After our last dog, our beloved Golden Retriever Phoebe, passed away in our kitchen a couple of weeks shy of her 14th birthday, we knew we needed a bit of a doggie break, and we took one. But after about six months I started getting the itch. Mitchell, a lifelong dog lover, became very close with our cat Leo, and was, for the first time, putting the whole thing off, and even questioning if we should get another dog, for many reasons. The most compelling was that he now has some pretty challenging health issues which sap his strength and energy, and play occasional havoc with his balance. On top of all of this, he has found out that he is mildly allergic to dogs, an allergy that wouldn’t be much of an issue in a healthy person but might weaken him somewhat. The doctors advised a low energy, hypo allergenic breed. So we looked at “doodles,” both from breeders and in shelters but our vet wasn’t sure they were the right breed for us, as they can be a bit hyper. So then we looked into Portuguese water dogs, as there happened to be a female in the neighborhood who was pregnant. We happily went and met her and her owner and thought she was a lovely dog (later we found out that this breed can be high energy, too) but it turned out to be a false alarm, she wasn’t pregnant. Hmmm….I started researching Golden Retriever Rescue organizations. I was open to other breeds but just so comfortable with Goldens, and I knew from experience that most female goldens, after the puppy time, were pretty mellow. Yes they shed a lot, but I am armed with a furminator and a vaccum cleaner with a hepa filter. (See? TMI) They have become ridiculously popular and such a cliché, I almost apologize for having had, um, six in my lifetime. But I got my first one when I was four years old, (a second when I was ten), so for me it almost felt like dogs themselves were synonomous with the breed. And did I mention that when I met Mitchell he had a seven year old golden? (How many 30 year old guys have had a dog for seven years? It was the best possible character recommendation.)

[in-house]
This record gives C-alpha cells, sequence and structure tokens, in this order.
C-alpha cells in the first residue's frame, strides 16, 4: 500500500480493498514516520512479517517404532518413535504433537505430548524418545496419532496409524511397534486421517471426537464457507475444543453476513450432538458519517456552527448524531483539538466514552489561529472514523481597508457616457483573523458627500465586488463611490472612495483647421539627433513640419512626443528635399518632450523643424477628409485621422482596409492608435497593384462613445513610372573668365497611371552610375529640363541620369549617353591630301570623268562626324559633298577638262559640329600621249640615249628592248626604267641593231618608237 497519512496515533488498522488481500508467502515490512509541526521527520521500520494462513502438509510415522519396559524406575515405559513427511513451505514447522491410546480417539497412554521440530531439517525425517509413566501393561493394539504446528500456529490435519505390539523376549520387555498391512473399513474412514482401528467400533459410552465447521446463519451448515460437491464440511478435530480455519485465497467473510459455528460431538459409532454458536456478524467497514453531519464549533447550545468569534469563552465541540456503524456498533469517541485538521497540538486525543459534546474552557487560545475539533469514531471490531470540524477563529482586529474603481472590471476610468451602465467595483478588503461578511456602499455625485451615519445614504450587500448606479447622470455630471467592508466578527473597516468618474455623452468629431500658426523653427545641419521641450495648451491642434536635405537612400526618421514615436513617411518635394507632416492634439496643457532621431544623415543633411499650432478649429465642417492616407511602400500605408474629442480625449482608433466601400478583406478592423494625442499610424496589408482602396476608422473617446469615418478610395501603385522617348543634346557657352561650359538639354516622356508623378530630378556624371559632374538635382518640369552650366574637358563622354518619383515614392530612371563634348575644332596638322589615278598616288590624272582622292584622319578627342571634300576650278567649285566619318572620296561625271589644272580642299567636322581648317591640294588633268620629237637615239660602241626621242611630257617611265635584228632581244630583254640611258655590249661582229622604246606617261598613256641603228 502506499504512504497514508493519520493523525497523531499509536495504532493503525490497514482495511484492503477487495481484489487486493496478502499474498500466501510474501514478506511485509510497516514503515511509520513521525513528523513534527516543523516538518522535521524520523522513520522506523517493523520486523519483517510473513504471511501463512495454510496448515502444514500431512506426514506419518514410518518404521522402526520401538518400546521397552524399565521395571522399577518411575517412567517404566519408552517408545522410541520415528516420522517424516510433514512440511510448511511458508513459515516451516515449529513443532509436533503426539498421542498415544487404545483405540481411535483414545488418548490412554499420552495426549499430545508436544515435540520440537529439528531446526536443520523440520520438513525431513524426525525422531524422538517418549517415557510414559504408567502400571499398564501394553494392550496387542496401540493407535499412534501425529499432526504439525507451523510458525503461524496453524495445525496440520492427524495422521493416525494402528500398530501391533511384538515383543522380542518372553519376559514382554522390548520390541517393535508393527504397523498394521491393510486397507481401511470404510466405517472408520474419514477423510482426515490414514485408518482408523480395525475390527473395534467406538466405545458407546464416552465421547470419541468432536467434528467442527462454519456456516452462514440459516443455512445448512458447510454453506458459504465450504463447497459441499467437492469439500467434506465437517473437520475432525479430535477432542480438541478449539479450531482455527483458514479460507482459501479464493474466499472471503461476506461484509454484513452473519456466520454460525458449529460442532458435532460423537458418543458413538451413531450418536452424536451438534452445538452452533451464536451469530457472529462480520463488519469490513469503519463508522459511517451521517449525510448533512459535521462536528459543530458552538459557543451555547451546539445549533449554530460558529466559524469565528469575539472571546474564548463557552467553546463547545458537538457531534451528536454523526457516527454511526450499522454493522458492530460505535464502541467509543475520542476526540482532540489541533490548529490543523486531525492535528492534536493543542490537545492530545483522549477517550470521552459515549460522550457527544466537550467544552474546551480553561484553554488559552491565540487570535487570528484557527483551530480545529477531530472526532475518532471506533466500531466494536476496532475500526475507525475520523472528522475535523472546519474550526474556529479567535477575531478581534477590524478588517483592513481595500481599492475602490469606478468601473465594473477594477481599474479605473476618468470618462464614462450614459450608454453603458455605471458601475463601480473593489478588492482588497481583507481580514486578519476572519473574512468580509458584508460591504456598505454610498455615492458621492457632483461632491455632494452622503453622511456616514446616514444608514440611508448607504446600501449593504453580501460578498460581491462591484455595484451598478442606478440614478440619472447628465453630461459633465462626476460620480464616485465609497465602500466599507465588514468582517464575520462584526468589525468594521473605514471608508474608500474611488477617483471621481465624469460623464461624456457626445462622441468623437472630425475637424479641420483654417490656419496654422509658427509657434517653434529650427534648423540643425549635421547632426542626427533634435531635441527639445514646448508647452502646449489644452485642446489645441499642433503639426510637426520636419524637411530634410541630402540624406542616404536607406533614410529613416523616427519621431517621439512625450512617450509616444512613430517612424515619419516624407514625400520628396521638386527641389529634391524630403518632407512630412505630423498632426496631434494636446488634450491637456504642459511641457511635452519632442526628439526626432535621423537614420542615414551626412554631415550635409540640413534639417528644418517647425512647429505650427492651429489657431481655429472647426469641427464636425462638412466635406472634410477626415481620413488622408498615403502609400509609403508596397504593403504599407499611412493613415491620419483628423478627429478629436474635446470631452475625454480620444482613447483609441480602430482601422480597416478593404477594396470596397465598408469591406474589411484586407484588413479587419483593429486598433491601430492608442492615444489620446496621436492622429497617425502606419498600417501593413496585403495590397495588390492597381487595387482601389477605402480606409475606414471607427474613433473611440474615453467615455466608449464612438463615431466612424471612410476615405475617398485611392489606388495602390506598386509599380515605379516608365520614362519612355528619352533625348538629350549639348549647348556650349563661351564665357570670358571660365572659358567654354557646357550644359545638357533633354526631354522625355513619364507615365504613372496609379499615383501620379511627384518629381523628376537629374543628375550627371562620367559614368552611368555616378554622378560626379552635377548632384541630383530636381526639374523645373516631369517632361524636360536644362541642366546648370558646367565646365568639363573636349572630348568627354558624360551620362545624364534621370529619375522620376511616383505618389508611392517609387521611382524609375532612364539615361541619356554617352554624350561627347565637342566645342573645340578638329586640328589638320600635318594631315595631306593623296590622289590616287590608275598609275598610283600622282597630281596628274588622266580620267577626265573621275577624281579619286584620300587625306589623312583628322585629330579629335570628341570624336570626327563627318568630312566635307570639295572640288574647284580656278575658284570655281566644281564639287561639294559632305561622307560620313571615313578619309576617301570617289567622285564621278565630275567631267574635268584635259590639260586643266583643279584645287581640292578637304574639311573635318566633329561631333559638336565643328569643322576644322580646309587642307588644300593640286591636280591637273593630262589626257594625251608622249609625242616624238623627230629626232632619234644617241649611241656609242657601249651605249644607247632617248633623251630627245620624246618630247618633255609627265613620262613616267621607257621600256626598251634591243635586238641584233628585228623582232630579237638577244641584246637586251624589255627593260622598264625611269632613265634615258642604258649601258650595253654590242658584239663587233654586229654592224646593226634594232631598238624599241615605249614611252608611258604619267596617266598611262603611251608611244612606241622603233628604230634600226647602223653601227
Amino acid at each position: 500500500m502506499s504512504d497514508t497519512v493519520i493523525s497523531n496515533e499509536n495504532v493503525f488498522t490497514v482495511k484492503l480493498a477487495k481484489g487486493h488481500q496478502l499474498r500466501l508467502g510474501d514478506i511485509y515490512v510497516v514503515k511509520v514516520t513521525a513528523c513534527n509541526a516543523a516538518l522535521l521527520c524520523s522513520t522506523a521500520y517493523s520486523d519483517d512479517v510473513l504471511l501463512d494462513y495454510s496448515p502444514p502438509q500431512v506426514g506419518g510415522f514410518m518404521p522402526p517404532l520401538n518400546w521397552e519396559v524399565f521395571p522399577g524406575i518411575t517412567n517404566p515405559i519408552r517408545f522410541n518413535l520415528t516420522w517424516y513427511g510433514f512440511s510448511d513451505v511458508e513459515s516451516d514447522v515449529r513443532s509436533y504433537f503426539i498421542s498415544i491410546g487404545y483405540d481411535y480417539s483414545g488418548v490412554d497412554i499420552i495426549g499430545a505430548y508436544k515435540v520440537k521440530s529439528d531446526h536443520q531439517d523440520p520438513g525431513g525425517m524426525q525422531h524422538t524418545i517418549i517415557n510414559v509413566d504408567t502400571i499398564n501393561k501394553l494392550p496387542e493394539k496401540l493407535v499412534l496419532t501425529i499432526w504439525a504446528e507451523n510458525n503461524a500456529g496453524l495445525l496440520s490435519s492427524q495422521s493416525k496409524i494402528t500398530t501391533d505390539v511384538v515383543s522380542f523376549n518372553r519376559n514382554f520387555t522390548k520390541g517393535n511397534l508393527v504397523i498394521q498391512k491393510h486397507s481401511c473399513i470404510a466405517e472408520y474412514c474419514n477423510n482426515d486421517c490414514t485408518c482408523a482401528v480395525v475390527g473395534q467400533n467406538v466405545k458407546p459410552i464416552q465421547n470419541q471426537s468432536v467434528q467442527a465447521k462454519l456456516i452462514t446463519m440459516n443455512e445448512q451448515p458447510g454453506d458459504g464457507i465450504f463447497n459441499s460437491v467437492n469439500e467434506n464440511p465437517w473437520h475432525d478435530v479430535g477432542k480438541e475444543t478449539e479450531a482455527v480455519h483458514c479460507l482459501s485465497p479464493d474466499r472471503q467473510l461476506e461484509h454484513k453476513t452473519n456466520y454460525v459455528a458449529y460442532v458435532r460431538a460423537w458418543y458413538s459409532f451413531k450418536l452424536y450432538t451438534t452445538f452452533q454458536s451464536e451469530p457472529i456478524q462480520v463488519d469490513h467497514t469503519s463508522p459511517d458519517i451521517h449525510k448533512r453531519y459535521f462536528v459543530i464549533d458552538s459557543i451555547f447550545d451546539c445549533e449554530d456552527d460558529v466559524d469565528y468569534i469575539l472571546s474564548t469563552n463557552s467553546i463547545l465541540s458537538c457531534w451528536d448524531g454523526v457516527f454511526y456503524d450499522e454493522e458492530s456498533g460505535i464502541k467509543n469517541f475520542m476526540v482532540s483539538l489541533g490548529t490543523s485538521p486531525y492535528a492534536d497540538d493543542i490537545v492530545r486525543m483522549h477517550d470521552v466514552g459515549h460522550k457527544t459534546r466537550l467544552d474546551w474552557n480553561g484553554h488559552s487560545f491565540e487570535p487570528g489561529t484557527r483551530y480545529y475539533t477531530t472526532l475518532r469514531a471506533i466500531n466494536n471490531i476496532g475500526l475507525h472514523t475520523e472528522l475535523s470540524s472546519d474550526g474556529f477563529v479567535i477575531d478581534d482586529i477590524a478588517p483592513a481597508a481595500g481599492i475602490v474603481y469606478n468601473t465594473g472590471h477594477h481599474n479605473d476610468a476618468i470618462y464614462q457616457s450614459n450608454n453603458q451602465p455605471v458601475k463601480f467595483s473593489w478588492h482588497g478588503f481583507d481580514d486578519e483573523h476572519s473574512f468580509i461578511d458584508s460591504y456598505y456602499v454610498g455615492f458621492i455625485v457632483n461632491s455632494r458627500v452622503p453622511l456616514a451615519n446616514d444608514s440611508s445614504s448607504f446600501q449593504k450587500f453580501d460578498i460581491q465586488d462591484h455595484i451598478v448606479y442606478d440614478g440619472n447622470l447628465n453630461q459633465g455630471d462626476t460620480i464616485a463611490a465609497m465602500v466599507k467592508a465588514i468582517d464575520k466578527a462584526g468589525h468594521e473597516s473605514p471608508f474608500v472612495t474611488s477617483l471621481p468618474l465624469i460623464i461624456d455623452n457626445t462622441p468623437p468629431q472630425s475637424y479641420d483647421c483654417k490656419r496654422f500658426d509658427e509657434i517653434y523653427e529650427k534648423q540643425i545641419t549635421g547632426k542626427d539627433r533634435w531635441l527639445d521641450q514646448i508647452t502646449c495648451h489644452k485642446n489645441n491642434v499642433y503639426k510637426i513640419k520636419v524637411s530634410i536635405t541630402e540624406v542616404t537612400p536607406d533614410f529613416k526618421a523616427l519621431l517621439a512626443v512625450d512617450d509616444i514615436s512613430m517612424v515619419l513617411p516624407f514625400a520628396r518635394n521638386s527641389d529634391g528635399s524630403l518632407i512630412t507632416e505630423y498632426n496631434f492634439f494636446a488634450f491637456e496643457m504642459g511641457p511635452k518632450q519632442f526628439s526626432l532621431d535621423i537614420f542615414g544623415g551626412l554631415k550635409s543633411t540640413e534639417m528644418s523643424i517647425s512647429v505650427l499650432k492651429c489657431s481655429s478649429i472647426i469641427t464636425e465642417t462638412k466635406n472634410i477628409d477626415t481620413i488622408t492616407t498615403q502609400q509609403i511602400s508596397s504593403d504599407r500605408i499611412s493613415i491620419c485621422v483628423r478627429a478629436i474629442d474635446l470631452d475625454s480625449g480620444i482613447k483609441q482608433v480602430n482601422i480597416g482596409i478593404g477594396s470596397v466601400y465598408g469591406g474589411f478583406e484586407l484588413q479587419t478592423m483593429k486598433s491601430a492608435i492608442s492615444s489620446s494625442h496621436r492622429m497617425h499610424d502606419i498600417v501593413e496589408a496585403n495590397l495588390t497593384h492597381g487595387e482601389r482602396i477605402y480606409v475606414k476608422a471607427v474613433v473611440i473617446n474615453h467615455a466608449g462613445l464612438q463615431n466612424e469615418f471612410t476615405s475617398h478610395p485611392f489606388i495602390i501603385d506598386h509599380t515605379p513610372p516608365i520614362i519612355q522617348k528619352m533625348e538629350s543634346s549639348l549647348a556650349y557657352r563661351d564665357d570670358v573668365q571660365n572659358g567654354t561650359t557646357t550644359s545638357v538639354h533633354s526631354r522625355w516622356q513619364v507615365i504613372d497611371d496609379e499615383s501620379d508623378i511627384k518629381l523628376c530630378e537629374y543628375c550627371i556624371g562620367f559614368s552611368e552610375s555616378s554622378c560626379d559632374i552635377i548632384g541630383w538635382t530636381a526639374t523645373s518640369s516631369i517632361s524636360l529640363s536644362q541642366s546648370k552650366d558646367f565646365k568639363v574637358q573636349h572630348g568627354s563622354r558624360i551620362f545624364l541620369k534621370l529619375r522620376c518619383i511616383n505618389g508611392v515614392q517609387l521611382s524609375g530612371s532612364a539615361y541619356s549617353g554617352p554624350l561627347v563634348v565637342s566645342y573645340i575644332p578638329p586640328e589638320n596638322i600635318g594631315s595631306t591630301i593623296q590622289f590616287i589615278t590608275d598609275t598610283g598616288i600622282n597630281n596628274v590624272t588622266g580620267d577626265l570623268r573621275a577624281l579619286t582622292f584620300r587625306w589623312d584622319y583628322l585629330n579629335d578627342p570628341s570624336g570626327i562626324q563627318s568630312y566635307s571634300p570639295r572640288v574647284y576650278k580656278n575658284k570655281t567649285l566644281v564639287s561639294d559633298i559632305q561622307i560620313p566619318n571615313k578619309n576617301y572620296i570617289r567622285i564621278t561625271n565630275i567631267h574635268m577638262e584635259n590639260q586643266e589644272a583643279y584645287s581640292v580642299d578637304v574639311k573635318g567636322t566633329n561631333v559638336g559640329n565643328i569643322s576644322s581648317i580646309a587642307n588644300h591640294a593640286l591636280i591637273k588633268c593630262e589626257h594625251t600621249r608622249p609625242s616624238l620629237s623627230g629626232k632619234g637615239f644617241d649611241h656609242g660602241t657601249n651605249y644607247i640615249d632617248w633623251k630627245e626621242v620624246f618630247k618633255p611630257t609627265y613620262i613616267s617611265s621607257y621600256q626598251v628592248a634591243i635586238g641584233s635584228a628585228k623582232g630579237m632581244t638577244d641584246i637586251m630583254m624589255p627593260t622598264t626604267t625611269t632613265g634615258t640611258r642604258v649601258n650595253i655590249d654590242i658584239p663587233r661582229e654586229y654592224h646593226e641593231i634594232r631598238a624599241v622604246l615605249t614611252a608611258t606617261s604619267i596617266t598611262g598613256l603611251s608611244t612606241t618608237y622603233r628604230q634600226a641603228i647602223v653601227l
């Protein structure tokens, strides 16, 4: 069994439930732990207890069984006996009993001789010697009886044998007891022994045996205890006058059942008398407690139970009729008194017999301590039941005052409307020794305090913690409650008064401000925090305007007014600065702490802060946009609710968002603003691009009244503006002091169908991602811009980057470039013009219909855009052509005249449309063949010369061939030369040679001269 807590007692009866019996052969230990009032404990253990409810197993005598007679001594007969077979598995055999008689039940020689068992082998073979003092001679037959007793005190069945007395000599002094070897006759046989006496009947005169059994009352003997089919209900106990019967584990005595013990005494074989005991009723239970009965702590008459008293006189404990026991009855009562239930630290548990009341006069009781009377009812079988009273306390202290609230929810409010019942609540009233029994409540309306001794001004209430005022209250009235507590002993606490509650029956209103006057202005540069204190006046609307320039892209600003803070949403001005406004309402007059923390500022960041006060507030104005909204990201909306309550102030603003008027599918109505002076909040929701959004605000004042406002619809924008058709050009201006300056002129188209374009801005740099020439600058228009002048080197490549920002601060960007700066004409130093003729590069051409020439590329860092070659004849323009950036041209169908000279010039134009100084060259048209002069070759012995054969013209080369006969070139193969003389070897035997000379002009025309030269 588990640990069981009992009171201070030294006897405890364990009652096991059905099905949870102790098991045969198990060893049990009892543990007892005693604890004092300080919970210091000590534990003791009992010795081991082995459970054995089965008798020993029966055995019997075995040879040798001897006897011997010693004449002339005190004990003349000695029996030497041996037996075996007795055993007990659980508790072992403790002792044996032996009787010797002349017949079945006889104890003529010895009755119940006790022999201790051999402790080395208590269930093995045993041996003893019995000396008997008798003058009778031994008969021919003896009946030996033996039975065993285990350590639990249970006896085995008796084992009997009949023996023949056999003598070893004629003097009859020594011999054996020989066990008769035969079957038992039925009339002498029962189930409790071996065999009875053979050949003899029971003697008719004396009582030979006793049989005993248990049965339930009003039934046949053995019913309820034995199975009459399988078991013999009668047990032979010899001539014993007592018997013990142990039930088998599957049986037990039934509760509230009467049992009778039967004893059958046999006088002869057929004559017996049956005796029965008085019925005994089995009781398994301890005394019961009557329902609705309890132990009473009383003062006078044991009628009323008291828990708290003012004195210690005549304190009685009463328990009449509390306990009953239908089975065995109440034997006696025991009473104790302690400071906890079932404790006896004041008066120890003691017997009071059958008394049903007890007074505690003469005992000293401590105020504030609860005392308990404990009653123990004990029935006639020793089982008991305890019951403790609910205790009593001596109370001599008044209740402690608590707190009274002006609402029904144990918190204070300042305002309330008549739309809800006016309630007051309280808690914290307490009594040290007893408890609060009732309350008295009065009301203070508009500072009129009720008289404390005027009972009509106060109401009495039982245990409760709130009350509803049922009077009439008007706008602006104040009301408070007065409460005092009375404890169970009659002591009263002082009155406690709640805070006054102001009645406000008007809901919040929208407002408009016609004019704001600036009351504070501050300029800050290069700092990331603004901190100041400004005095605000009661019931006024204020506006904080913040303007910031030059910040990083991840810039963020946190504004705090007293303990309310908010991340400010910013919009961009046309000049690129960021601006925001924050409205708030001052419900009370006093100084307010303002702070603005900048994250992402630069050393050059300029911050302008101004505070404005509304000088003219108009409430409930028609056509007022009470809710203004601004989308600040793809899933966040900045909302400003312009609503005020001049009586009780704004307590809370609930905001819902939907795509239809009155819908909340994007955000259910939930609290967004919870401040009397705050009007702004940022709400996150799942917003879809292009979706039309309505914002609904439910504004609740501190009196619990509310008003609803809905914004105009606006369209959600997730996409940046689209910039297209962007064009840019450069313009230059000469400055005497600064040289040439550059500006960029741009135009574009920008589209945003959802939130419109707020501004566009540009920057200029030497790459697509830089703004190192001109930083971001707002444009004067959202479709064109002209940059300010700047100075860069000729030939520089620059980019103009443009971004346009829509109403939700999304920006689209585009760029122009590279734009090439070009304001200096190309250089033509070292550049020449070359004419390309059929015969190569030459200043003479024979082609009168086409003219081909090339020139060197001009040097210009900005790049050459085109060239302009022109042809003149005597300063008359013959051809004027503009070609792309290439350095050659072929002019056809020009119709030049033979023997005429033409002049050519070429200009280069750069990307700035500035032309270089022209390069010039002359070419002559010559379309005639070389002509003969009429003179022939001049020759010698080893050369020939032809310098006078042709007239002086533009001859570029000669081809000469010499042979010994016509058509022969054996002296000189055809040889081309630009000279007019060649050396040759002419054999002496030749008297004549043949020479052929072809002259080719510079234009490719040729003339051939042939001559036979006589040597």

So back to the dog search. Just as I was about to get serious in terms of a rescue, a picture popped up on my Facebook feed of a gorgeous female 5 year old golden retriever with her owner, a woman around my age. An old LA friend of mine who moved up to Carmel many years ago had put the picture up with this caption, “my breeder Lisa needs a home for this lovely 5 year old dog! Contact me if interested.” So I called her, turned out my friend’s dog (a beautiful big male)) was from this breeder, and the breeder was ten minutes from our house. Long story somewhat shortened, Lisa simply had too many dogs (this wasn’t her full time gig and she had to leave them for periods alone) and friends and family had talked her into the idea that if she could find a loving home for this dog (her name was Hope, what kind of a sign was that?), she should consider it. She had three adult Goldens and was planning on breeding the youngest soon and on keeping one of those puppies, so it was just going to be too many dogs. However, she would only do this if she knew Hope was going to a good home, so we first had to pass muster. (We had passed the first test by being recommended by our friend.)